Time for reflection at last Midland sale

28 Apr, 2010 12:03 PM
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There was a good crowd on hand to see the last ever livestock sale at the Midland saleyards.
There was a good crowd on hand to see the last ever livestock sale at the Midland saleyards.

"THERE'S a lot to look forward to and a lot to look back on."

This statement from Midland Saleyard Relocation Committee chairman Malcolm Seymour summed up the feeling at the last sale to be ever held in the Midland saleyards.

Click on the image above to view a gallery of photos taken on the day.

The last sale took place Tuesday, and provided a bittersweet end to the Midland saleyard's 100-year sale history.

As of next Monday the weekly trade sales will be held in the new Muchea Livestock Selling Centre.

A good crowd turned out for the breakfast beforehand, and stuck around to see the final cattle and sheep sales in the yards.

For buyers and sellers of cattle, sheep and pigs, Midland holds many memories of the satisfaction, frustration and the competition that characterises agriculture.

The beers that were had among friends, colleagues and competitors at the end of the sale day are treasured memories for many.

A lot of senior figures in the agriculture industry "did their time" at the saleyards and worked their way up to the positions they hold today.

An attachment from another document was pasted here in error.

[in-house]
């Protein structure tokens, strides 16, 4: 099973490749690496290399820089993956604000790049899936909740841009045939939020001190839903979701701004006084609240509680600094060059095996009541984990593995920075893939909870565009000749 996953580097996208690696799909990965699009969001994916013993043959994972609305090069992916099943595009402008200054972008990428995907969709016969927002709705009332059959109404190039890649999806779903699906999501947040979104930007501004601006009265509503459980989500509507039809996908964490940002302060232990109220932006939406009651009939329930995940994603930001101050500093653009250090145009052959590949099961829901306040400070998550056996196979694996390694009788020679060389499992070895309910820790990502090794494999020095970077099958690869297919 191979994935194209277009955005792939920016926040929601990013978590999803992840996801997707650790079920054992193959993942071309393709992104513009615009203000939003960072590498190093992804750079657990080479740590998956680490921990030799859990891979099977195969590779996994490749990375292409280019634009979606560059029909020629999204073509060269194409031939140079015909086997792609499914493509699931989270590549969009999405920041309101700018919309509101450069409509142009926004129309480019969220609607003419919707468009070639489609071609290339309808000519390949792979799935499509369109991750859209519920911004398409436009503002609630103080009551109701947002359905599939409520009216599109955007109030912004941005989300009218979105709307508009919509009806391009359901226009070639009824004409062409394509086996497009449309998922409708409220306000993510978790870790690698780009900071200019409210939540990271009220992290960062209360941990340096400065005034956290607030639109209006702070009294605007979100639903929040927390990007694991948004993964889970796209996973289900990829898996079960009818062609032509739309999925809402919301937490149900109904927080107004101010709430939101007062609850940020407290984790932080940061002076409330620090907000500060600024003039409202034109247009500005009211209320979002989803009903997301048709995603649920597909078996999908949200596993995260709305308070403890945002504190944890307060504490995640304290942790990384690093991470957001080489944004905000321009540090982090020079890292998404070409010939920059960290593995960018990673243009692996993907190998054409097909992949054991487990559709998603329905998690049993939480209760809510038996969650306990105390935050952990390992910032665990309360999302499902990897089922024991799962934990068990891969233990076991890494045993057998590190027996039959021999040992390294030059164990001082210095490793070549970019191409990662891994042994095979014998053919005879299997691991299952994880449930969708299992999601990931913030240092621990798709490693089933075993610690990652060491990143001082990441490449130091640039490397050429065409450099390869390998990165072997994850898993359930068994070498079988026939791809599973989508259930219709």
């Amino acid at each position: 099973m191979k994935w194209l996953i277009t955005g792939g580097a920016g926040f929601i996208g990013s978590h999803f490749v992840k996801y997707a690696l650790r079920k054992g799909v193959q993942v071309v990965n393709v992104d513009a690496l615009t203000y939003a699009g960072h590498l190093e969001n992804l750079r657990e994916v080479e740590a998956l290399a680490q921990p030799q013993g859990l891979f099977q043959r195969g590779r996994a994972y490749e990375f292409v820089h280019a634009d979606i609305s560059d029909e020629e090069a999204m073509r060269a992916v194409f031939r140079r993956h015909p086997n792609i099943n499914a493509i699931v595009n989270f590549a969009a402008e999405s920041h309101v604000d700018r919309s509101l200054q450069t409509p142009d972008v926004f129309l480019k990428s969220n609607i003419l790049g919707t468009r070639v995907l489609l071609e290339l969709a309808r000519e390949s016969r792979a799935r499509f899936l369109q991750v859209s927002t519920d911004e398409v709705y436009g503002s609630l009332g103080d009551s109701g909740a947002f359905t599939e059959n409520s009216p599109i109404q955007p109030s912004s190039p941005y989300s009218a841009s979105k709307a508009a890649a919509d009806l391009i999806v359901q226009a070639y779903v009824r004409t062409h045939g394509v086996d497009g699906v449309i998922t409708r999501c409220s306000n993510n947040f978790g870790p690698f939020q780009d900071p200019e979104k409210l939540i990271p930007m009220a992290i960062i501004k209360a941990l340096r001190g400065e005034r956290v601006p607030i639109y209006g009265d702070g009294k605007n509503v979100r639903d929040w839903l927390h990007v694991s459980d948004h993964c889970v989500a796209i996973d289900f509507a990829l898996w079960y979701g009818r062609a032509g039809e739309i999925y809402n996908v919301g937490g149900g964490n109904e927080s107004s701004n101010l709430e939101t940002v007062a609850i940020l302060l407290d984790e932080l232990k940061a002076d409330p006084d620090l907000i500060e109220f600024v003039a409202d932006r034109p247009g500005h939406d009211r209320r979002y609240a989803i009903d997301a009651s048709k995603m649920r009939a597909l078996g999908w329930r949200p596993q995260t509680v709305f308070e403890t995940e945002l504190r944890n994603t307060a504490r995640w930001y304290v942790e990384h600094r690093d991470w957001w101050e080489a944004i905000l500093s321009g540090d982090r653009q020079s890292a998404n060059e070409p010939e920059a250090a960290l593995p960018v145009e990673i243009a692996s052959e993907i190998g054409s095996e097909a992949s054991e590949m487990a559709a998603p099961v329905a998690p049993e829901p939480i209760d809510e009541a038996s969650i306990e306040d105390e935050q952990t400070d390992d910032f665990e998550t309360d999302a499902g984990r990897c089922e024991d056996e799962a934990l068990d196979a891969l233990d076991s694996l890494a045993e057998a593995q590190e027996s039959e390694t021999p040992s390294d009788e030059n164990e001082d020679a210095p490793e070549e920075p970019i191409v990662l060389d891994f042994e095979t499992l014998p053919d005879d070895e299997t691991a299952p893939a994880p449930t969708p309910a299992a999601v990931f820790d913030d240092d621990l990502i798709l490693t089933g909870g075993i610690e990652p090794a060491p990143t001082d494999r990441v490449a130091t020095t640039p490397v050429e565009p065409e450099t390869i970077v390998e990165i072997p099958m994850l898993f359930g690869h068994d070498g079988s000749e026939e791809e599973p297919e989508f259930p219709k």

Mr Seymour was pleased to be at the saleyards on the final day of sales and to close a page on WA's agricultural history.

"It certainly was a historic day, given the background and the amount of livestock which has been put through these saleyards," he said.

"There's a lot of memories and a lot of experiences, like the wet days that people have put up with which they won't have to worry about at Muchea."

Mr Seymour said he would be relieved to see the long-awaited arrival of WA's premier new selling venue.

"We've had quite a few orientation days to make sure everybody is familiar with the way that Muchea will operate," he said.

While it is sad to see the back of Midland, times have changed, and the Muchea saleyards will usher in a new age of livestock exchange.

The blokes who have arthritis from how things were done in the old days will appreciate how the new saleyards have been built, with very high occupational health and safety levels in mind.

Animal welfare and environmental integrity standards have also been a priority for the WA Meat Industry Authority and will be on show for everyone to see on Monday, May 3, at the long-awaited first sale.

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READER COMMENTS

Harry
1/05/2010 2:47:01 AM, on Farm Weekly

Yeah right, and who in the state government with jurisdiction of the State Animal Welfare Legislation will be there to ensure everyone complies with animal welfare laws? This government at the behest of the industry has all but destroyed the State Animal Welfare Unit - who are the LEAD agency for livestock. How convenient!

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